loss of floral branches (56). Differences in the size [usually polygenic (76)]. Fast morpho- example tested claims that two different
ra1 locus were later found to be correlated logical evolution in cultivated plant popula- genes (TSHR and BCDO2) were involved in

Larson et al. PNAS | April 29, 2014 | vol. 111 | no. 17 | 6143
early chicken domestication by typing the and gathered by ancestral human populations of domestication research, in part because
mutations in ancient European chickens. were ever domesticated (86), and whether phenotypic and genetic responses to natural-
Because the wild-type alleles of both genes most species were domesticated once or and human-created environmental variability
were segregating at a high frequency as re- multiple times. We recognize that distin- are among the most neglected issues in do-
cently as 500 y ago, the ancient DNA evi- guishing these options is complicated, and it mestication studies. As recent work with
dence demonstrated that the modern ubiq- is increasingly clear that incomplete archae- teosinte has shown, field- and laboratory
uity of a mutation, even one that differentiates ological evidence and genetic data are open to controlled experiments are needed to better
domestic and wild populations, cannot auto- conflicting interpretation. This aspect high- understand them (99). Another example is
matically be conflated with an ancient origin lights the importance of explicit modeling and that although it has been inferred that large
linked to early domestication (81). simulation of a range of hypotheses con- seed size was selected by soil disturbance and
cerning the starting conditions and processes depth of burial (e.g., ref. 100), as presumably
Key Challenges for the Future of domestication (14, 87). Factors poten- seeds with the largest mass were better able to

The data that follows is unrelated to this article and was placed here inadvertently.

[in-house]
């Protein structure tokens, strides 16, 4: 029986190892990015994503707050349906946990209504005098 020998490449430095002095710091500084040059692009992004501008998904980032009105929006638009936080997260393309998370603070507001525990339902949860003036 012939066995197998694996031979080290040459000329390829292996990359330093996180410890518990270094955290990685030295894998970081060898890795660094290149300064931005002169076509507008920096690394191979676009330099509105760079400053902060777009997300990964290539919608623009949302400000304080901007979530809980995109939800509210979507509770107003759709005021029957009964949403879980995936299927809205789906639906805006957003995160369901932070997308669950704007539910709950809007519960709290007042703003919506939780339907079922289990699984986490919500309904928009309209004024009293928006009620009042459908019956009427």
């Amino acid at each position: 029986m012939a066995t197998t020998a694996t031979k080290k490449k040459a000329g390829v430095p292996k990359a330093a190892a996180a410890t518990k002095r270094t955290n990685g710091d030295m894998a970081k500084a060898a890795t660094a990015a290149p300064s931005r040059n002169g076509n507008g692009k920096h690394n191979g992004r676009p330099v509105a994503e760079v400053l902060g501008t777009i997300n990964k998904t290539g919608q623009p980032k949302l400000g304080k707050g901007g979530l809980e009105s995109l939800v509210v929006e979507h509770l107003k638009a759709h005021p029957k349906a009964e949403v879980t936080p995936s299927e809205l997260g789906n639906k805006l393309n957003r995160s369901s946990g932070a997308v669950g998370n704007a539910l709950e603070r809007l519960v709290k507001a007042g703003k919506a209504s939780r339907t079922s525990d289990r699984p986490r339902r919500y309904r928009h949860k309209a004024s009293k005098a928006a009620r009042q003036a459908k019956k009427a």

The enormous amount of empirical data tially leading to confusion include the fact emerge from deeper burial depths associated
compiled on domestication and associated that multiple domestication episodes may be with cultivation practices, others have sug-
human- and naturally driven circumstances hidden from genetic view today as a result gested that seed size increase may be a plastic
during the past decades has naturally led to of both bottlenecks (in some cases leading to phenotypic response to enriched soils of early
the generation of a number of questions, extinction) and introgression. Archaeobotany, cultivation (101). New experimental research
some of which pose key future challenges. for example, has increasingly recognized (102) on different legume crops indicate seed
extinct morphotypes of domesticated wheat mass was important for emergence in some
Filling in Gaps on Maps
(88, 89), and ancient DNA can help to species, including those predicted to conform
One of the fundamental challenges of do- to the burial hypothesis (60), but not in
identify lost genetic lineages of crops. In-
mestication research is filling the gaps that others, suggesting a common single mecha-
troduced domesticates may introgress with
remain in both geographical and genomic nism for seed size increase was not at work.
local wild populations, thus capturing ge-
maps. Genetic research provides a growing In another vein, Blumlers analysis (103),
netic and phenotypic variation that can
toolkit for elucidating the relationships be- suggesting that the Near East was unusually
later be misinterpreted as the independent
tween domesticates and their wild ancestors, well endowed with large seeded grasses pre-
domestication of distinct wild animal (13)
and between the traits that make domes- and plant (e.g., rice) (9092) populations. adapted to domestication, might explain the
ticates suited to anthropogenic environments Resolving these issues requires more tar- early and diverse domestication of plants in
and their underlying genetic architecture. geted ancient DNA research and more re- that region. In addition, Marshall et al. (12)
The successes of genetics, touched upon alistic and sophisticated modeling. make the point that epigenetic mechanisms
above, at identifying domestication genes should also be investigated in animal genetic
have been numerous and mostly recent. Environmental and Ecological Contexts responses during the domestication process.
Expanding this repertoire remains a priority, of Agricultural Origins A few scholars have discussed the potential
but it is increasingly evident that we also need Although climate change remains the prime role of climate shifts and atmospheric gas
more evidence from ancient DNA, so that landscape and ecological modifier at the ori- concentrations on biota at the transition be-
patterns found in modern populations can be gins of agriculture, human behavior and the tween the late Pleistocene and early Holo-